How to Clean a Condenser on Water Source Heat Pumps
A very important part of the maintenance of your water source heat pump is cleaning the condenser. We, more often than not, skip the cleaning of the water pump during our spring cleaning. This shouldn’t be the case. By doing simple measures like cleaning out the condenser, you actually prevent machine problems from ballooning. The condenser is the outdoor unit of your heat pump. This is the enclosure with big fans situated at the side of your house.
Step 1 – Choose the Right Day
When it comes to cleaning your condenser, you need to do so when the temperature is not below 60 degrees Fahrenheit. This will allow you to test if your condenser is working in its optimum. Just so that you can better locate your condenser, it is the one with the two foam tubes attached to it.
Step 2 – Turn off the Unit and Detach it from the Electric Source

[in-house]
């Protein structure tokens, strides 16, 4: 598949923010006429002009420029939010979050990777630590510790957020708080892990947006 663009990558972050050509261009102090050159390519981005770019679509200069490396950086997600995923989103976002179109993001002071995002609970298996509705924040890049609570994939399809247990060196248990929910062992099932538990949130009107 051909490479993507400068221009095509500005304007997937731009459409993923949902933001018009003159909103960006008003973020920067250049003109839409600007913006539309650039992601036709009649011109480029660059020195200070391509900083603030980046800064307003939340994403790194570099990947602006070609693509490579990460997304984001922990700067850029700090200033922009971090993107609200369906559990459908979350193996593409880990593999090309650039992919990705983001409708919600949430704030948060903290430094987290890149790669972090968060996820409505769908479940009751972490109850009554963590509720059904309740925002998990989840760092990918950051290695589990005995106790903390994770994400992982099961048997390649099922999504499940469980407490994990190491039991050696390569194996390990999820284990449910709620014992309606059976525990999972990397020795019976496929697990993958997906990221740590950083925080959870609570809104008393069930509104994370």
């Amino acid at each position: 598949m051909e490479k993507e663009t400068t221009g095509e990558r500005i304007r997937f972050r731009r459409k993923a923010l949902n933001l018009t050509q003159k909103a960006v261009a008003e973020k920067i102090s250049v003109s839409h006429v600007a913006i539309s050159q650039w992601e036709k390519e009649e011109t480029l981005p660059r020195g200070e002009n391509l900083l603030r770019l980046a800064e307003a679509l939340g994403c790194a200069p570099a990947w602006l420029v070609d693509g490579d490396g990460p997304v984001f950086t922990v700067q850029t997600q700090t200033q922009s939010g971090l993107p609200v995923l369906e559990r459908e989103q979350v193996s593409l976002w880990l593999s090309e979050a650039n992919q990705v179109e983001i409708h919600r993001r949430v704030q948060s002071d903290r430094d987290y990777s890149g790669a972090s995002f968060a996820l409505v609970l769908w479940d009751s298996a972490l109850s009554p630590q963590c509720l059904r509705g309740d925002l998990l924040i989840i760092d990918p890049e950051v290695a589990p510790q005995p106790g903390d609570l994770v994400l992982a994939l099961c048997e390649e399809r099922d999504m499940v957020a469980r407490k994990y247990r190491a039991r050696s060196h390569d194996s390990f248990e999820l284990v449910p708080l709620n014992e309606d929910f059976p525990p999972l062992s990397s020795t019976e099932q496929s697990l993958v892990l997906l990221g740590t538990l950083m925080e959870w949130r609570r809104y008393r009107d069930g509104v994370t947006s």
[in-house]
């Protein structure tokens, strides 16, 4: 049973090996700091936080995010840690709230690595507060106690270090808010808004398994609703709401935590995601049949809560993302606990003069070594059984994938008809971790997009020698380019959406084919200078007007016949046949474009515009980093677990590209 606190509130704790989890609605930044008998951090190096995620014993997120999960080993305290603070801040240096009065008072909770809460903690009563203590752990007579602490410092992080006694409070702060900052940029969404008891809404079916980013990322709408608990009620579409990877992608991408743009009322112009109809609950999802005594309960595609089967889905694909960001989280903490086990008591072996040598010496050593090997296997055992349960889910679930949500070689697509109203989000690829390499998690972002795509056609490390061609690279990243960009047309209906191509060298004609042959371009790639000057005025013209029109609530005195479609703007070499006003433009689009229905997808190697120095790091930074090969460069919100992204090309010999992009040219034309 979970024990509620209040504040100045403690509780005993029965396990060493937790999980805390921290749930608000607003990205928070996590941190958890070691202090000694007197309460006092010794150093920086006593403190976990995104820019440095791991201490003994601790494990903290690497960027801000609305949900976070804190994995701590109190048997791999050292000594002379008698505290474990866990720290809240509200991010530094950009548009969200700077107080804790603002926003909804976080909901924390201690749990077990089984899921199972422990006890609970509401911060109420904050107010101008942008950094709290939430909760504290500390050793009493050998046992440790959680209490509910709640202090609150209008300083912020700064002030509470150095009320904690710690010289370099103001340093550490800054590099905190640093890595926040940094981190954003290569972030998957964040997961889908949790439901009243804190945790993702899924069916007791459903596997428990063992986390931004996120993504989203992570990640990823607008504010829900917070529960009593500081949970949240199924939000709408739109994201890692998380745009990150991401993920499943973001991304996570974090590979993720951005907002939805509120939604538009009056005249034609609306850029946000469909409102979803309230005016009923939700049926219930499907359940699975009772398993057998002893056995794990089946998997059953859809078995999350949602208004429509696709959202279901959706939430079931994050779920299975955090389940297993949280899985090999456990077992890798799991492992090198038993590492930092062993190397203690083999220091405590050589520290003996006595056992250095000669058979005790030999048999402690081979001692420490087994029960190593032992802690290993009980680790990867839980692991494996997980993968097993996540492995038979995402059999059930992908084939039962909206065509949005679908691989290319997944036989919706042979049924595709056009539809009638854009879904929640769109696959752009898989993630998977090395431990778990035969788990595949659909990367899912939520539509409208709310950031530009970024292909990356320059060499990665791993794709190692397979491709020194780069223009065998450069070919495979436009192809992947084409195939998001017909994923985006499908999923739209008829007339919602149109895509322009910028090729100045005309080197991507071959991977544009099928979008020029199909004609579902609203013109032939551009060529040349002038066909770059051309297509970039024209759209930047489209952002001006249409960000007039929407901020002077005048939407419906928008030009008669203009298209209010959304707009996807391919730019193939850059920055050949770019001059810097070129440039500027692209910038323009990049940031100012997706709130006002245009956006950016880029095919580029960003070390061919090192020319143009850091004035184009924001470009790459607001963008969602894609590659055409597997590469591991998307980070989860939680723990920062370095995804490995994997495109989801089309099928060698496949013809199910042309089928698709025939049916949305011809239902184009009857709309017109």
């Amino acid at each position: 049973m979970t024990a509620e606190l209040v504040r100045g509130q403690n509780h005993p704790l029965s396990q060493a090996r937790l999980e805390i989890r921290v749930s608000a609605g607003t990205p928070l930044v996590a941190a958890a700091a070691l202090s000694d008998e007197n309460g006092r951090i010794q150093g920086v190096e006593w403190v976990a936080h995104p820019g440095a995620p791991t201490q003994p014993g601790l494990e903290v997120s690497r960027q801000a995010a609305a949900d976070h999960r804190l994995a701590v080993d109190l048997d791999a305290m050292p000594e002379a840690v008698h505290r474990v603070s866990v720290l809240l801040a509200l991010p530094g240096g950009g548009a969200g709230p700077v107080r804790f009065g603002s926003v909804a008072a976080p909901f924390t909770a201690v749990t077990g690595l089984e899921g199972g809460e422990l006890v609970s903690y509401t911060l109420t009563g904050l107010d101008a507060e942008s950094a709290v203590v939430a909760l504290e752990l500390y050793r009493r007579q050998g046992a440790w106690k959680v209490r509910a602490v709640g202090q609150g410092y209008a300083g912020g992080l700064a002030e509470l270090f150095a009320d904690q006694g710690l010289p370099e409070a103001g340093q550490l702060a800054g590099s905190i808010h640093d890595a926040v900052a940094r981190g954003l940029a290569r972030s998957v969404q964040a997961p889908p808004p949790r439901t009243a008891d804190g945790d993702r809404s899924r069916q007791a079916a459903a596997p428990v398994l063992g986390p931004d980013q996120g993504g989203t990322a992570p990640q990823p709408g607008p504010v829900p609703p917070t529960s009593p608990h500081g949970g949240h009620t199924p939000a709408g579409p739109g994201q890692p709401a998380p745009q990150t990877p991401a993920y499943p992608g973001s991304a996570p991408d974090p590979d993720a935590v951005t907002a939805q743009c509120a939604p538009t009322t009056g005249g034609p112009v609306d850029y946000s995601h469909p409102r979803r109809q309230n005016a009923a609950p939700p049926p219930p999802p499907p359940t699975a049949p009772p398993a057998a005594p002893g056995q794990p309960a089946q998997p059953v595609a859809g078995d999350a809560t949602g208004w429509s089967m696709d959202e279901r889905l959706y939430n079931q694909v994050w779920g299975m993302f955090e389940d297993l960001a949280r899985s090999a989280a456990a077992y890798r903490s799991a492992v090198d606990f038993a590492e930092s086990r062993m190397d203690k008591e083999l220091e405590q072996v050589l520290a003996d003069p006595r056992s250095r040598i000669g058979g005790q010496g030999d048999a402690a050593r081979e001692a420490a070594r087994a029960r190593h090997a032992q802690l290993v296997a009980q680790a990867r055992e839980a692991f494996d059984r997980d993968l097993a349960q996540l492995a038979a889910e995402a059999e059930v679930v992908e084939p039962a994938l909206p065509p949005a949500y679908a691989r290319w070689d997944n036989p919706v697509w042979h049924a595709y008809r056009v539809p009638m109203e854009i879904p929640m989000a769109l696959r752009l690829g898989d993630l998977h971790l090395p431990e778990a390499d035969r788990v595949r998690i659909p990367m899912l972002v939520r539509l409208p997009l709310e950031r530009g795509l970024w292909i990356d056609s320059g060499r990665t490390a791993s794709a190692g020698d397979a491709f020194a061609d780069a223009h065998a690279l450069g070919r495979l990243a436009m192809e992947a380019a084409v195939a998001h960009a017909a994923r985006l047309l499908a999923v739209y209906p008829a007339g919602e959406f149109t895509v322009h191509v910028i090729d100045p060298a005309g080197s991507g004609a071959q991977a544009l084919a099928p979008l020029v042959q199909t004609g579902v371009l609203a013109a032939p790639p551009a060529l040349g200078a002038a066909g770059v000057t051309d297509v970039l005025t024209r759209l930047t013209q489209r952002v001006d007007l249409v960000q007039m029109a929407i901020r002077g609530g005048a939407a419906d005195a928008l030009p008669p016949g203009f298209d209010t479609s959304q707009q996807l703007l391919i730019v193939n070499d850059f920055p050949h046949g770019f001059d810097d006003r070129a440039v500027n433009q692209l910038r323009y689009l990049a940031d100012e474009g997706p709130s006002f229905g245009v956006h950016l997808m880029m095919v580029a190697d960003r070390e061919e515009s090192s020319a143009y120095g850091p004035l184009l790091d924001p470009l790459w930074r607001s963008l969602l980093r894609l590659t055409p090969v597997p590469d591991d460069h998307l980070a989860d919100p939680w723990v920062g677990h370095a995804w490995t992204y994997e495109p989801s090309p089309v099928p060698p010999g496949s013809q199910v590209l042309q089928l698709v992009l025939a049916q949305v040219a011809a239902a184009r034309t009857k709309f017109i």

Make sure that you do this step and double check every time you attempt to clean your condenser.
Step 3 – Vacuum the Fins
The fins are quite fragile so you want to exert the slightest amount of pressure with the use of a soft brush when it comes to cleaning the fins. Most condensers will have a metal box that you’ll have to remove in order to access the fins.
Step 4 – Clean the Interior of the Condenser
In order for you to reach the condenser, you will have to unscrew the fan. Have somebody near to lift the fan while you dust off any dust and debris located in the interior.
Step 5 – Add Oil to the Lubrication Ports
Look for lubrication ports or holes located near the motor of your condenser. Older models will have open holes while the newer ones will have the lubrication ports sealed. The holes are often labeled "Oil". Once you find these lubrication ports, add 5 drops of motor oil on each hole.
Step 6 – Oil the Belt-Driven Compressor
An older model of a water source heat pump will often have a belt-driven compressor. Look for lubrication ports on the compressor and add oil as well. Check for the tightness of the belt. Make sure that it isn’t on too tight or too loose.
Step 7 – Restart the Heat Pump
There are 2 way for you to restart your heat pump.
- You will have to set your unit’s thermostat into “Off” for 24 hours if the unit was turned off for more than 4 hours. After the 24 hours, you can set the thermostat back into cool again.
- If the compressor was running when you turned the unit off, wait for approximately 5 minutes before turning on again.